Anna Karenina eBook

This eBook from the Gutenberg Project consists of approximately 1,033 pages of information about Anna Karenina.

“No, how’s one to sleep!  I thought our gentlemen would be asleep, but I heard them chattering.  I want to get a hook from here.  She won’t bite?” he added, stepping cautiously with his bare feet.

“And where are you going to sleep?”

“We are going out for the night with the beasts.”

“Ah, what a night!” said Veslovsky, looking out at the edge of the hut and the unharnessed wagonette that could be seen in the faint light of the evening glow in the great frame of the open doors.  “But listen, there are women’s voices singing, and, on my word, not badly too.  Who’s that singing, my friend?”

“That’s the maids from hard by here.”

“Let’s go, let’s have a walk!  We shan’t go to sleep, you know.  Oblonsky, come along!”

“If one could only do both, lie here and go,” answered Oblonsky, stretching.  “It’s capital lying here.”

“Well, I shall go by myself,” said Veslovsky, getting up eagerly, and putting on his shoes and stockings.  “Good-bye, gentlemen.  If it’s fun, I’ll fetch you.  You’ve treated me to some good sport, and I won’t forget you.”

“He really is a capital fellow, isn’t he?” said Stepan Arkadyevitch, when Veslovsky had gone out and the peasant had closed the door after him.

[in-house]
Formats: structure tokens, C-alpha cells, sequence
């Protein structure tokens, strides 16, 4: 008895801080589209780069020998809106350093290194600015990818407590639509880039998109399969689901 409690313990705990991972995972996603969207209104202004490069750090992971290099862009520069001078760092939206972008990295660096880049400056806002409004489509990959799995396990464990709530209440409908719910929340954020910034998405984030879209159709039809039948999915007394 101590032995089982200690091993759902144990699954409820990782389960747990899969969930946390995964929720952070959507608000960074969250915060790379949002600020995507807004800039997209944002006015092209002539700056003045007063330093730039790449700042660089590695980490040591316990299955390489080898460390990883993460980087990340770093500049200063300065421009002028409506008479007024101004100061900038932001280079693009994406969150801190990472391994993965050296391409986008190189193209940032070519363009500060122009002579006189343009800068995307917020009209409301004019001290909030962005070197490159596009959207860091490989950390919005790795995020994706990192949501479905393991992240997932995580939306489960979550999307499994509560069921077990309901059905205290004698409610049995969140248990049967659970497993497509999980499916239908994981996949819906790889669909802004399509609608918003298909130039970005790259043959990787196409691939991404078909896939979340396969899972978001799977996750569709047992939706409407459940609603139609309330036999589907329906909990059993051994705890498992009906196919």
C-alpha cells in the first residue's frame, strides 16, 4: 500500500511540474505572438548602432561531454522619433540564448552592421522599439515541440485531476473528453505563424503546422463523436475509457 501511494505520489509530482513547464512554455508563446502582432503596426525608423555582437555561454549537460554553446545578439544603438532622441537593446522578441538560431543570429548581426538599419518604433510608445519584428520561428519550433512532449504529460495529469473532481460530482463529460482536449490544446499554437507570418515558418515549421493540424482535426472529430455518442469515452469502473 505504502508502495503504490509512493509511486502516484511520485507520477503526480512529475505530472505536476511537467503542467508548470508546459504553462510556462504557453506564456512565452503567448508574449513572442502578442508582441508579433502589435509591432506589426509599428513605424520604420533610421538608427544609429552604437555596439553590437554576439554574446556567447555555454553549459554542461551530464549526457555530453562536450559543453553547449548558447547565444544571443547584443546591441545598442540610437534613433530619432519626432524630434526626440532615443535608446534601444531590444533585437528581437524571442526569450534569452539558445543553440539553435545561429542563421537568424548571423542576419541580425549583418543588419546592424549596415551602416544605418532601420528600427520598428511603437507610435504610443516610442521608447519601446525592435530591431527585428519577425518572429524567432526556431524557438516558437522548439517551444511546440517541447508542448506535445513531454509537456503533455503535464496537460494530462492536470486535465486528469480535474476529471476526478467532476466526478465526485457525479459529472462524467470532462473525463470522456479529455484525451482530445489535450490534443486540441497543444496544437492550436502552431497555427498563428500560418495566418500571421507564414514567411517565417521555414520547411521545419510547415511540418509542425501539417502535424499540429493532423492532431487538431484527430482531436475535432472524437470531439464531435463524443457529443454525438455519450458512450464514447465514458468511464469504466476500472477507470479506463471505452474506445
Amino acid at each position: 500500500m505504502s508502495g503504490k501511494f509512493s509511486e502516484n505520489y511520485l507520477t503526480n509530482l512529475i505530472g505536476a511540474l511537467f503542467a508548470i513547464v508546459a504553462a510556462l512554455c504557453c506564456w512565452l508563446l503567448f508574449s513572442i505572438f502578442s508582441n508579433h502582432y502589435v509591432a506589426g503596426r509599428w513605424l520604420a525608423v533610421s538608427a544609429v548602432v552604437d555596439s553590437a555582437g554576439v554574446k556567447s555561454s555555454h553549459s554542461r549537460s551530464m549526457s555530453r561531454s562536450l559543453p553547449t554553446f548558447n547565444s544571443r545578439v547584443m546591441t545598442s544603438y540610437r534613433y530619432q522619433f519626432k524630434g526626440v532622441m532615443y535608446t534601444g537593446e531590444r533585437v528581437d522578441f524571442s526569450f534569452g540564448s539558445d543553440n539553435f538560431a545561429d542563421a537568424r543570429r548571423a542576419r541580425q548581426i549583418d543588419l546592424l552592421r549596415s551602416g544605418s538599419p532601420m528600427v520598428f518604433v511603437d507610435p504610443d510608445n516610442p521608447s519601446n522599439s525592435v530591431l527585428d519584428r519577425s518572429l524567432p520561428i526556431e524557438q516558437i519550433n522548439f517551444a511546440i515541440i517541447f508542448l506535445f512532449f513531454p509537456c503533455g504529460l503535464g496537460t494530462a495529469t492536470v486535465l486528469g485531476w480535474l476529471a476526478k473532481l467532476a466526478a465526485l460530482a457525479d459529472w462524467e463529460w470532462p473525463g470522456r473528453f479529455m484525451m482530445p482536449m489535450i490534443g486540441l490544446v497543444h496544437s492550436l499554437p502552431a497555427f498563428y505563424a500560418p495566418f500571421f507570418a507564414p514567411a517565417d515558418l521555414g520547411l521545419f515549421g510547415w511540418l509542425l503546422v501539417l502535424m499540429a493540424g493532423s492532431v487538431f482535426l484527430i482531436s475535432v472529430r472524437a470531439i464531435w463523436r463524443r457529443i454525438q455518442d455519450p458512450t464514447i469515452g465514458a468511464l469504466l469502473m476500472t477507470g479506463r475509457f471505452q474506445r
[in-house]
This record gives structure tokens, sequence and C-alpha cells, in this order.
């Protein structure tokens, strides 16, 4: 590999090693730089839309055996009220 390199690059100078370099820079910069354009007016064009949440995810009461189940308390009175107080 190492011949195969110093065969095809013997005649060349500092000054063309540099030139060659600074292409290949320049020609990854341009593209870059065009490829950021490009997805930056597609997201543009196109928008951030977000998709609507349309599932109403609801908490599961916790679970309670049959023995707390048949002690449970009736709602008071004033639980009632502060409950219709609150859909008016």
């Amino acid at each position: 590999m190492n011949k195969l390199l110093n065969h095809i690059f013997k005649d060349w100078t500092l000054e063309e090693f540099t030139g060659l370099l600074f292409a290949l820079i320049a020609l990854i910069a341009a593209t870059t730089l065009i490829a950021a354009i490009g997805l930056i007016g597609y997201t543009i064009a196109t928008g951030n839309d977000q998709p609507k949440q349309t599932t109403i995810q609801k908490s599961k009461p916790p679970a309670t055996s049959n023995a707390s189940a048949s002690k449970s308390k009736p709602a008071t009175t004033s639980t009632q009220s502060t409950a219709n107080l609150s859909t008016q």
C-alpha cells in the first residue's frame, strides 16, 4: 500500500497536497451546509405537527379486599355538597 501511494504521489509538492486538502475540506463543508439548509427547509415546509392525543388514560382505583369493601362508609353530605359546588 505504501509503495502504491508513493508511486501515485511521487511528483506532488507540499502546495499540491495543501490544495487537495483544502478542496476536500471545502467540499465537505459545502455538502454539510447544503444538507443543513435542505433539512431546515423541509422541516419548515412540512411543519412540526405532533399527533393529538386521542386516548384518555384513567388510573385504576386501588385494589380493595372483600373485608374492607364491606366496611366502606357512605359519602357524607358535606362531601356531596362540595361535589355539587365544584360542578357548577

“Yes, capital,” answered Levin, still thinking of the subject of their conversation just before.  It seemed to him that he had clearly expressed his thoughts and feelings to the best of his capacity, and yet both of them, straightforward men and not fools, had said with one voice that he was comforting himself with sophistries.  This disconcerted him.

“It’s just this, my dear boy.  One must do one of two things:  either admit that the existing order of society is just, and then stick up for one’s rights in it; or acknowledge that you are enjoying unjust privileges, as I do, and then enjoy them and be satisfied.”

“No, if it were unjust, you could not enjoy these advantages and be satisfied—­at least I could not.  The great thing for me is to feel that I’m not to blame.”

“What do you say, why not go after all?” said Stepan Arkadyevitch, evidently weary of the strain of thought.  “We shan’t go to sleep, you know.  Come, let’s go!”

Levin did not answer.  What they had said in the conversation, that he acted justly only in a negative sense, absorbed his thoughts.  “Can it be that it’s only possible to be just negatively?” he was asking himself.

“How strong the smell of the fresh hay is, though,” said Stepan Arkadyevitch, getting up.  “There’s not a chance of sleeping.  Vassenka has been getting up some fun there.  Do you hear the laughing and his voice?  Hadn’t we better go?  Come along!”

“No, I’m not coming,” answered Levin.

“Surely that’s not a matter of principle too,” said Stepan Arkadyevitch, smiling, as he felt about in the dark for his cap.

“It’s not a matter of principle, but why should I go?”

Copyrights
Project Gutenberg
Anna Karenina from Project Gutenberg. Public domain.
Follow Us on Facebook